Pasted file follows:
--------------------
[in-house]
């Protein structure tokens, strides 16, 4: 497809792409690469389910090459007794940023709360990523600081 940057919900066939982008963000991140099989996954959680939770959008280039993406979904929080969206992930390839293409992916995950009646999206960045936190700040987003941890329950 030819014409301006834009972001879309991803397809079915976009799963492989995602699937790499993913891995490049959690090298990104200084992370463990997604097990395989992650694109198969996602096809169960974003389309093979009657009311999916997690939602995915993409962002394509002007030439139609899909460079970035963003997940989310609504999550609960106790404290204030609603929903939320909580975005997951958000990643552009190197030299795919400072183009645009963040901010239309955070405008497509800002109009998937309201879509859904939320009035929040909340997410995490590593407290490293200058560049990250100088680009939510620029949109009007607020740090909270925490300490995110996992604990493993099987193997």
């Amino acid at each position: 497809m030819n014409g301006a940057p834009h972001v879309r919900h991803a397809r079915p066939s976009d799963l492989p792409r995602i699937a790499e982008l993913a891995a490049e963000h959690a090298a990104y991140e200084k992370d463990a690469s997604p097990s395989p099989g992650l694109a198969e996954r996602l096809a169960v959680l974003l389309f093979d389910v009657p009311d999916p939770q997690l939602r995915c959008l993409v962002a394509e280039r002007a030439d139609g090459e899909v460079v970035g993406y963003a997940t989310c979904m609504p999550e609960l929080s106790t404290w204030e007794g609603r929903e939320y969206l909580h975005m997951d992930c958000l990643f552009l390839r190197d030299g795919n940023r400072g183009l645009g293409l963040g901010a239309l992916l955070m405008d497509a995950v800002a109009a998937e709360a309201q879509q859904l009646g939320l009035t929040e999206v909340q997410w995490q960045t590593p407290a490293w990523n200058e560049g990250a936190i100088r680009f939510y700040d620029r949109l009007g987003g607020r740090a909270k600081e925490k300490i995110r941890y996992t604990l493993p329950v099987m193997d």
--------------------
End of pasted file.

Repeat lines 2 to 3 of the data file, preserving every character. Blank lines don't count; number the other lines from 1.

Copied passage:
């Protein structure tokens, strides 16, 4: 497809792409690469389910090459007794940023709360990523600081 940057919900066939982008963000991140099989996954959680939770959008280039993406979904929080969206992930390839293409992916995950009646999206960045936190700040987003941890329950 030819014409301006834009972001879309991803397809079915976009799963492989995602699937790499993913891995490049959690090298990104200084992370463990997604097990395989992650694109198969996602096809169960974003389309093979009657009311999916997690939602995915993409962002394509002007030439139609899909460079970035963003997940989310609504999550609960106790404290204030609603929903939320909580975005997951958000990643552009190197030299795919400072183009645009963040901010239309955070405008497509800002109009998937309201879509859904939320009035929040909340997410995490590593407290490293200058560049990250100088680009939510620029949109009007607020740090909270925490300490995110996992604990493993099987193997």
């Amino acid at each position: 497809m030819n014409g301006a940057p834009h972001v879309r919900h991803a397809r079915p066939s976009d799963l492989p792409r995602i699937a790499e982008l993913a891995a490049e963000h959690a090298a990104y991140e200084k992370d463990a690469s997604p097990s395989p099989g992650l694109a198969e996954r996602l096809a169960v959680l974003l389309f093979d389910v009657p009311d999916p939770q997690l939602r995915c959008l993409v962002a394509e280039r002007a030439d139609g090459e899909v460079v970035g993406y963003a997940t989310c979904m609504p999550e609960l929080s106790t404290w204030e007794g609603r929903e939320y969206l909580h975005m997951d992930c958000l990643f552009l390839r190197d030299g795919n940023r400072g183009l645009g293409l963040g901010a239309l992916l955070m405008d497509a995950v800002a109009a998937e709360a309201q879509q859904l009646g939320l009035t929040e999206v909340q997410w995490q960045t590593p407290a490293w990523n200058e560049g990250a936190i100088r680009f939510y700040d620029r949109l009007g987003g607020r740090a909270k600081e925490k300490i995110r941890y996992t604990l493993p329950v099987m193997d």